NEW CHALLENGE: Ex-college professor, engineer aims to connect with EPIC students

New+engineering+teacher+Patrick+Salem+%28center%29+reacts+to+the+progress+his+engineering+students+are+making+on+their+balloon+cable+car+project+in+Room+402+on+Monday%2C+Aug.+22.++Salem%2C+hired+through+the+Regional+Occupation+Program%2C+also+takes+over+as+the+new+coordinator+for+the+school%E2%80%99s+Engineering+Pathways+to+Innovations+and+Change+program.

Asaph Li

New engineering teacher Patrick Salem (center) reacts to the progress his engineering students are making on their balloon cable car project in Room 402 on Monday, Aug. 22. Salem, hired through the Regional Occupation Program, also takes over as the new coordinator for the school’s Engineering Pathways to Innovations and Change program.

Patrick Salem owes his interest in engineering to his father, who raised his family in the Midwest.

“He was an electrical [design] engineer and began teaching me electrical engineering when I was 5 years old through electronics kits and early computers like the Atari 800,” Salem said.

The new engineering teacher eventually graduated from Sterling Heights High School in Sterling Heights, Michigan, in 1992, before enrolling as an electrical engineering major in Lawrence Technological University in Southfield, another city in Michigan.

Four years later in 1996, Salem said he earned a bachelor’s degree in electrical engineering and two and a half years after that, he obtained a master’s degree in computer science and information systems from the same university.

Following in his father’s footsteps, he said he found engineering jobs at automobile manufacturing corporations such as Ford, Chrysler and General Motors, specializing in various designing roles.

Meanwhile, he also worked as an engineering professor at vocational schools and classes at the college level, such as at ITT Technical Institute in Plymouth-Canton, Michigan. 

But in 2010, Salem said it was time for a change of scenery.

“After many visits to my aunt’s house [in Irvine] to visit with my cousins and relatives, I fell in love with Southern California and its great outdoors, especially the beaches and the weather,” said Salem, who also met his wife when he moved to the West Coast. “When I moved here the biggest difference was the weather, the sunny weather all year round as well as all the incredible places and cities that California has to visit.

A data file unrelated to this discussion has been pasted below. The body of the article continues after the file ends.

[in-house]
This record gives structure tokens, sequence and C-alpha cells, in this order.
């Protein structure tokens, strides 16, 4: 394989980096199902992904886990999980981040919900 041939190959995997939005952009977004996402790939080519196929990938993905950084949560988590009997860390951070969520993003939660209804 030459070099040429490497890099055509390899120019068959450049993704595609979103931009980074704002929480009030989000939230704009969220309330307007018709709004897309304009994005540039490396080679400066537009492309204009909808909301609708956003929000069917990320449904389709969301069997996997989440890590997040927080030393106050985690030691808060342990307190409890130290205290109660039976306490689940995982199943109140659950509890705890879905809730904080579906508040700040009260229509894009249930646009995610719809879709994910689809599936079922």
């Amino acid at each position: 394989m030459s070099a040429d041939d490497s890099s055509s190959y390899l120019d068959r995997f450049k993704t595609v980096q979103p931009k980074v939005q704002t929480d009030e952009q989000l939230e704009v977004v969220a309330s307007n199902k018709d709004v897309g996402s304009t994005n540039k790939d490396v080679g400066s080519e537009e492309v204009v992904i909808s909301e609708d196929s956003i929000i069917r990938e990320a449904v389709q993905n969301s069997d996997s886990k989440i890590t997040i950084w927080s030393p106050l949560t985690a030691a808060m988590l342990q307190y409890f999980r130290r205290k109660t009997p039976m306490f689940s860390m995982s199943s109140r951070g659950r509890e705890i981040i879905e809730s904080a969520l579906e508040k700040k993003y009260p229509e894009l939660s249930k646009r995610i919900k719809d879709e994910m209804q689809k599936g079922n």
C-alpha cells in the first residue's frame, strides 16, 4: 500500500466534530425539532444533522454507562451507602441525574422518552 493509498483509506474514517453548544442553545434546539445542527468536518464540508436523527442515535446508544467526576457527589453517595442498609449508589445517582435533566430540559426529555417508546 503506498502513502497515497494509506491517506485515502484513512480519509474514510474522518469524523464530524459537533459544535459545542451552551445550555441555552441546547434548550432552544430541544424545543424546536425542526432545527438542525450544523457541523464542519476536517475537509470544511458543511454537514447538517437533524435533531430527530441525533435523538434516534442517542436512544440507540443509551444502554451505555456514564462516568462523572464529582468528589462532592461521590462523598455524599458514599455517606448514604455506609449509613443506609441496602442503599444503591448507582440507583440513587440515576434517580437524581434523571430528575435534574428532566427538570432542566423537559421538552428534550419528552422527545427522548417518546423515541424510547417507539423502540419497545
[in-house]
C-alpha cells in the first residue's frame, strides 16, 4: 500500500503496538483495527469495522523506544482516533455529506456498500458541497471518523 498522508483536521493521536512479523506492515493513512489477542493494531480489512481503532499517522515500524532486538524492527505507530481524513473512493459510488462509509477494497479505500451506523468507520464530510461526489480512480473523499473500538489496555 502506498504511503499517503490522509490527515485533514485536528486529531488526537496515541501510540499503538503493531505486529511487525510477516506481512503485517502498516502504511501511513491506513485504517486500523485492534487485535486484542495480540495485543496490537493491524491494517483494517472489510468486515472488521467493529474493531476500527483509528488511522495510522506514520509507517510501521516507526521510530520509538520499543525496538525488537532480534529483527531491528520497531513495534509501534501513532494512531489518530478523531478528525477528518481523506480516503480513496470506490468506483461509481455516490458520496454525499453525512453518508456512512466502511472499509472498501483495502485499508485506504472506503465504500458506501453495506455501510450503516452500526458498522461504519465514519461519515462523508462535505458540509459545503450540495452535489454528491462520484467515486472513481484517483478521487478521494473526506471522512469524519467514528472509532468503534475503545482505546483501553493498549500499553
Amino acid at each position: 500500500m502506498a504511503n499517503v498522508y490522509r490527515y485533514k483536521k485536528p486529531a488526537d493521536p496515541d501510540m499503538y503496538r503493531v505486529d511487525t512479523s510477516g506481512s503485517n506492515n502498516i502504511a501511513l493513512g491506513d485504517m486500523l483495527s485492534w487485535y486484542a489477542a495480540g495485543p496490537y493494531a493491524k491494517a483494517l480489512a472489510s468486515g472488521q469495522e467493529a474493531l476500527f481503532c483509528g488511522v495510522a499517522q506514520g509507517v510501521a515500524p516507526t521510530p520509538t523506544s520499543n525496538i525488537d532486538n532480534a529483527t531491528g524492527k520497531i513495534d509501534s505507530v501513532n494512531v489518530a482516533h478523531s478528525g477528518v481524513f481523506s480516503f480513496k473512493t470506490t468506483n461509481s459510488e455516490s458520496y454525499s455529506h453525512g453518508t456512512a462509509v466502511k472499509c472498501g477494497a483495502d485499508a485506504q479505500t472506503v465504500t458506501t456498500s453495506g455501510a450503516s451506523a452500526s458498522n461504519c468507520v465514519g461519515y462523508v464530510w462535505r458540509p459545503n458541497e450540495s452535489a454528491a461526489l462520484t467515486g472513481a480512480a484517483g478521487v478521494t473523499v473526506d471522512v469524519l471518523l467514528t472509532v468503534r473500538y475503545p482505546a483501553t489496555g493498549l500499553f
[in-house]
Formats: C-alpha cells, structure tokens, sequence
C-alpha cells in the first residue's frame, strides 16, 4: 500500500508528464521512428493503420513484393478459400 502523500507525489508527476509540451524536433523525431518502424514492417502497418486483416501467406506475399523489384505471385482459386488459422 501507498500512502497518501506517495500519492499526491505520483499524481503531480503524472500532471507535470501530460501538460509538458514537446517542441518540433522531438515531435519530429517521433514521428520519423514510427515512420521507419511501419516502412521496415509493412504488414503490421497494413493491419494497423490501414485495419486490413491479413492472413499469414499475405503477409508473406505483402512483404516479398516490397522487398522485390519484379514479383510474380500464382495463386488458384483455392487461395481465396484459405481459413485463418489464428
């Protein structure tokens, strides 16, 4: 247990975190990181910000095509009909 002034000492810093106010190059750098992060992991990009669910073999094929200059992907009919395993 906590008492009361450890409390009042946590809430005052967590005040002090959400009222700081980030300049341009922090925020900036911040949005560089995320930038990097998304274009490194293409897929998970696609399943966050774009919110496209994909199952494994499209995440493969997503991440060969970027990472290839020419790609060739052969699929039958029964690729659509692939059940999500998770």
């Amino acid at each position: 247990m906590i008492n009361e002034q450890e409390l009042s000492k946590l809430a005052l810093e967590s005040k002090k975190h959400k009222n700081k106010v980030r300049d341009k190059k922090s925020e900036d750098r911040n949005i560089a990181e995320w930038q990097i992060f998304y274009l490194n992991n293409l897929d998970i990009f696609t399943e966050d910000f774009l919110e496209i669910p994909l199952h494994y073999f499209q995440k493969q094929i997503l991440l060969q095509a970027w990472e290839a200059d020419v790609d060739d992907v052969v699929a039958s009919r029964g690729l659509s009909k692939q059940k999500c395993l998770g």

“It’s a great state to live in.”

In 2014, he got hired to work as a computer networking systems professor at Irvine Valley College while also working as an engineer at Parker Aerospace in Irvine.

And then when the COVID-19 pandemic hit in March 2020, it was time for a career change again.

Salem said he first learned about the Regional Occupation Program’s teaching position at Sunny Hills’ Engineering Pathways to Innovations and Change [EPIC] program over the summer through LinkedIn, an app that provides employment-oriented online services; however, he hesitated before applying because of his minimal experience working with high school students. 

But his wife gave him confidence to apply.

“During COVID, I was at home with the kids,” he said. “I was working for startups, and the startups I worked for went out of business. And this position [at Sunny Hills] became available, and my wife said that I’d be great at it. 

“So I applied on a whim and eventually ended up getting the job.”

Salem said he recognizes the challenge he faces coming into this position here.

“The fact that I’ve taught engineering courses before and the fact that it was a new challenge – working at a high school, working with high school students that were highly motivated, very intelligent, very self-motivated to really learn something new. … That was why I decided to do that,” he said.